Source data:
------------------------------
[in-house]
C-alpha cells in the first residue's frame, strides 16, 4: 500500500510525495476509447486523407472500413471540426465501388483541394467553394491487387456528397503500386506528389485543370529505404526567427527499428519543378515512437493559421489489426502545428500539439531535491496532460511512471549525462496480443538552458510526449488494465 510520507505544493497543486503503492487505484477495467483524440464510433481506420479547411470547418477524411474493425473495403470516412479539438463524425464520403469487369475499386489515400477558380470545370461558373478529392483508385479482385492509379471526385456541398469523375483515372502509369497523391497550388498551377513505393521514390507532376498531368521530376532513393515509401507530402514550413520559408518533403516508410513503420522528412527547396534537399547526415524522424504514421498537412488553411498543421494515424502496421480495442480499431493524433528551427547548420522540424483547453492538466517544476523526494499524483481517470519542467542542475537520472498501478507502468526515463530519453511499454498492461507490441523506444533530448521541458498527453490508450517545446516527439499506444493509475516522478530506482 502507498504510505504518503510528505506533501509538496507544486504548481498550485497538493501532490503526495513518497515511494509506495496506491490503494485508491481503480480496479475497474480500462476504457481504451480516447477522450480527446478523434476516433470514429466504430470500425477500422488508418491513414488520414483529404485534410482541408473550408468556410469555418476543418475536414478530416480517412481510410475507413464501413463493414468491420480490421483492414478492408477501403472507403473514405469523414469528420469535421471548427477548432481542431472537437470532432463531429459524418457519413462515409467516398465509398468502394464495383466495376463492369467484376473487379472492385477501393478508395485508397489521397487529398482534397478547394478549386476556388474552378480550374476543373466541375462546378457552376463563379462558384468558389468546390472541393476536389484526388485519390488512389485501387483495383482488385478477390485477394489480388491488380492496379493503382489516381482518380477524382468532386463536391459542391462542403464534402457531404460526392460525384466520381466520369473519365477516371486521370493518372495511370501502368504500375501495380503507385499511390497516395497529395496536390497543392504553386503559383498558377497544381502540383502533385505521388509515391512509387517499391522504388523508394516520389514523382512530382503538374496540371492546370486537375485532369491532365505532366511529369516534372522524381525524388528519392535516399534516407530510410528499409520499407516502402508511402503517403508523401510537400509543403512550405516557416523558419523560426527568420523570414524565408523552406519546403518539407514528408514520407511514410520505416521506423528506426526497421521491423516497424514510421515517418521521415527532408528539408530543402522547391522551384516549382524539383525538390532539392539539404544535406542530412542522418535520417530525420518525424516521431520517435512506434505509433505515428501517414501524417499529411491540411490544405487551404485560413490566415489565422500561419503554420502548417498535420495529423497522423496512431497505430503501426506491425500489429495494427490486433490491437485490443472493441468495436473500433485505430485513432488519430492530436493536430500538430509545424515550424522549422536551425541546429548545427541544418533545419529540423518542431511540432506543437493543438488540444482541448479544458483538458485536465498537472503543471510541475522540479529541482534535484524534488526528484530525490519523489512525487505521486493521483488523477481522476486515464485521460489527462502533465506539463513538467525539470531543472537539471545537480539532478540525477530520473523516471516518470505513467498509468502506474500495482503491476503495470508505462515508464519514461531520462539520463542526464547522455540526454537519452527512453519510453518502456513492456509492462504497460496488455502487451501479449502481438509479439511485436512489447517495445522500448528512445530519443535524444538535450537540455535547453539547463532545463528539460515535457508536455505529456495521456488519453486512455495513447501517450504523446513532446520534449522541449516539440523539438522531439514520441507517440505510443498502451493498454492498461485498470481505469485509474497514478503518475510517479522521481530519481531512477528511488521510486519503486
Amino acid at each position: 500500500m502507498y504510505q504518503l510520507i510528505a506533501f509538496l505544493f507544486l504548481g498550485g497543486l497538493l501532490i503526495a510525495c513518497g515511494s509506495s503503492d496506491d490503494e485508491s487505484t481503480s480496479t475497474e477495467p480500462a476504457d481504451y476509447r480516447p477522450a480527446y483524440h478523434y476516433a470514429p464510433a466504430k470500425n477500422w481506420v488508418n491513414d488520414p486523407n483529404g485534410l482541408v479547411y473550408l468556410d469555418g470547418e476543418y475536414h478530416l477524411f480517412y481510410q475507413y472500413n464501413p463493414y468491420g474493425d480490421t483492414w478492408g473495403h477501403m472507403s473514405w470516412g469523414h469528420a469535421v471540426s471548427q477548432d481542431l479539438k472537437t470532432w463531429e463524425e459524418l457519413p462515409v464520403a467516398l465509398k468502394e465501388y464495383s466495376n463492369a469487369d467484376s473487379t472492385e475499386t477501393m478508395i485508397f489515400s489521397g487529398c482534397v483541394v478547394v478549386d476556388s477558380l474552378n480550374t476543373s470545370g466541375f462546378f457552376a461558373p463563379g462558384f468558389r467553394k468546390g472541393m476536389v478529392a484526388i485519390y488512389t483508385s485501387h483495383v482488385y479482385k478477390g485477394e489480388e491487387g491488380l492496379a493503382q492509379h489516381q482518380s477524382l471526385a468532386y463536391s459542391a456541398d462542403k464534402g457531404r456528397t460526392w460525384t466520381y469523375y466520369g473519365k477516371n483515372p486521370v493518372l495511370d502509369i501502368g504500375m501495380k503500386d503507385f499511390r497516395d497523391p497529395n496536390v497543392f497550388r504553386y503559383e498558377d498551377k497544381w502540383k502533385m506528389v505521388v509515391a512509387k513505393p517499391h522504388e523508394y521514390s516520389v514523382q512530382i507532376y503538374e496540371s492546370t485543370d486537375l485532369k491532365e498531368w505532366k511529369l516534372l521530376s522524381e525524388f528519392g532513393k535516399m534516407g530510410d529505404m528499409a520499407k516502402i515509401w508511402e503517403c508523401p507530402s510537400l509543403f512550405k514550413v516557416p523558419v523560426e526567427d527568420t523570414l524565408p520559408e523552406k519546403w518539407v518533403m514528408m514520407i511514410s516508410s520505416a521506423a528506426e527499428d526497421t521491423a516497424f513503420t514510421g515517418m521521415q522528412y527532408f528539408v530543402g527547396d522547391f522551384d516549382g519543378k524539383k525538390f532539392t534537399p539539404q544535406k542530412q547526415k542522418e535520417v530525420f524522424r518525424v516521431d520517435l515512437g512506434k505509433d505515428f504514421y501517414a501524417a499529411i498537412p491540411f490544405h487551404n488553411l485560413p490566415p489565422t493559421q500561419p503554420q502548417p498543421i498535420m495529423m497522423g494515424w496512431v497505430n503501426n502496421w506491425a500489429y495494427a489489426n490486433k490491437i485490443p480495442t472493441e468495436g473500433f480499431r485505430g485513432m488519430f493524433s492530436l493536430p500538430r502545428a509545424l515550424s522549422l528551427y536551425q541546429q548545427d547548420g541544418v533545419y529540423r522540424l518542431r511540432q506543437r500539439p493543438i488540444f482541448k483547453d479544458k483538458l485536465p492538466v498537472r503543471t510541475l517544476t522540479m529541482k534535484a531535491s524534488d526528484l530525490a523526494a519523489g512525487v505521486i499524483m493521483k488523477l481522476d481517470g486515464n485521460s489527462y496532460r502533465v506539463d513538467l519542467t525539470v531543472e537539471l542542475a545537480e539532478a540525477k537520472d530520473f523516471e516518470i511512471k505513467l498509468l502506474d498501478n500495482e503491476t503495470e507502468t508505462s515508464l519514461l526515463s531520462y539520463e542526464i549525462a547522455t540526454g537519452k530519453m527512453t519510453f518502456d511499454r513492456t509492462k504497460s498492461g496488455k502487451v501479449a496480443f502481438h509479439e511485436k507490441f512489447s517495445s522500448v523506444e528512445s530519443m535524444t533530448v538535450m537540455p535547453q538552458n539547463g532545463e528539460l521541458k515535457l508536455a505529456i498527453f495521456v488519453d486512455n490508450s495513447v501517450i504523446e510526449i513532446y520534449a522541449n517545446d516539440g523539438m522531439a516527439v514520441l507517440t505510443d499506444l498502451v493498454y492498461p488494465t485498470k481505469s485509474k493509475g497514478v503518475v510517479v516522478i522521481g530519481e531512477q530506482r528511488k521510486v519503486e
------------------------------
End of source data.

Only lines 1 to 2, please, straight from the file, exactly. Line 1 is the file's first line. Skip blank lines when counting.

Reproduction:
[in-house]
C-alpha cells in the first residue's frame, strides 16, 4: 500500500510525495476509447486523407472500413471540426465501388483541394467553394491487387456528397503500386506528389485543370529505404526567427527499428519543378515512437493559421489489426502545428500539439531535491496532460511512471549525462496480443538552458510526449488494465 510520507505544493497543486503503492487505484477495467483524440464510433481506420479547411470547418477524411474493425473495403470516412479539438463524425464520403469487369475499386489515400477558380470545370461558373478529392483508385479482385492509379471526385456541398469523375483515372502509369497523391497550388498551377513505393521514390507532376498531368521530376532513393515509401507530402514550413520559408518533403516508410513503420522528412527547396534537399547526415524522424504514421498537412488553411498543421494515424502496421480495442480499431493524433528551427547548420522540424483547453492538466517544476523526494499524483481517470519542467542542475537520472498501478507502468526515463530519453511499454498492461507490441523506444533530448521541458498527453490508450517545446516527439499506444493509475516522478530506482 502507498504510505504518503510528505506533501509538496507544486504548481498550485497538493501532490503526495513518497515511494509506495496506491490503494485508491481503480480496479475497474480500462476504457481504451480516447477522450480527446478523434476516433470514429466504430470500425477500422488508418491513414488520414483529404485534410482541408473550408468556410469555418476543418475536414478530416480517412481510410475507413464501413463493414468491420480490421483492414478492408477501403472507403473514405469523414469528420469535421471548427477548432481542431472537437470532432463531429459524418457519413462515409467516398465509398468502394464495383466495376463492369467484376473487379472492385477501393478508395485508397489521397487529398482534397478547394478549386476556388474552378480550374476543373466541375462546378457552376463563379462558384468558389468546390472541393476536389484526388485519390488512389485501387483495383482488385478477390485477394489480388491488380492496379493503382489516381482518380477524382468532386463536391459542391462542403464534402457531404460526392460525384466520381466520369473519365477516371486521370493518372495511370501502368504500375501495380503507385499511390497516395497529395496536390497543392504553386503559383498558377497544381502540383502533385505521388509515391512509387517499391522504388523508394516520389514523382512530382503538374496540371492546370486537375485532369491532365505532366511529369516534372522524381525524388528519392535516399534516407530510410528499409520499407516502402508511402503517403508523401510537400509543403512550405516557416523558419523560426527568420523570414524565408523552406519546403518539407514528408514520407511514410520505416521506423528506426526497421521491423516497424514510421515517418521521415527532408528539408530543402522547391522551384516549382524539383525538390532539392539539404544535406542530412542522418535520417530525420518525424516521431520517435512506434505509433505515428501517414501524417499529411491540411490544405487551404485560413490566415489565422500561419503554420502548417498535420495529423497522423496512431497505430503501426506491425500489429495494427490486433490491437485490443472493441468495436473500433485505430485513432488519430492530436493536430500538430509545424515550424522549422536551425541546429548545427541544418533545419529540423518542431511540432506543437493543438488540444482541448479544458483538458485536465498537472503543471510541475522540479529541482534535484524534488526528484530525490519523489512525487505521486493521483488523477481522476486515464485521460489527462502533465506539463513538467525539470531543472537539471545537480539532478540525477530520473523516471516518470505513467498509468502506474500495482503491476503495470508505462515508464519514461531520462539520463542526464547522455540526454537519452527512453519510453518502456513492456509492462504497460496488455502487451501479449502481438509479439511485436512489447517495445522500448528512445530519443535524444538535450537540455535547453539547463532545463528539460515535457508536455505529456495521456488519453486512455495513447501517450504523446513532446520534449522541449516539440523539438522531439514520441507517440505510443498502451493498454492498461485498470481505469485509474497514478503518475510517479522521481530519481531512477528511488521510486519503486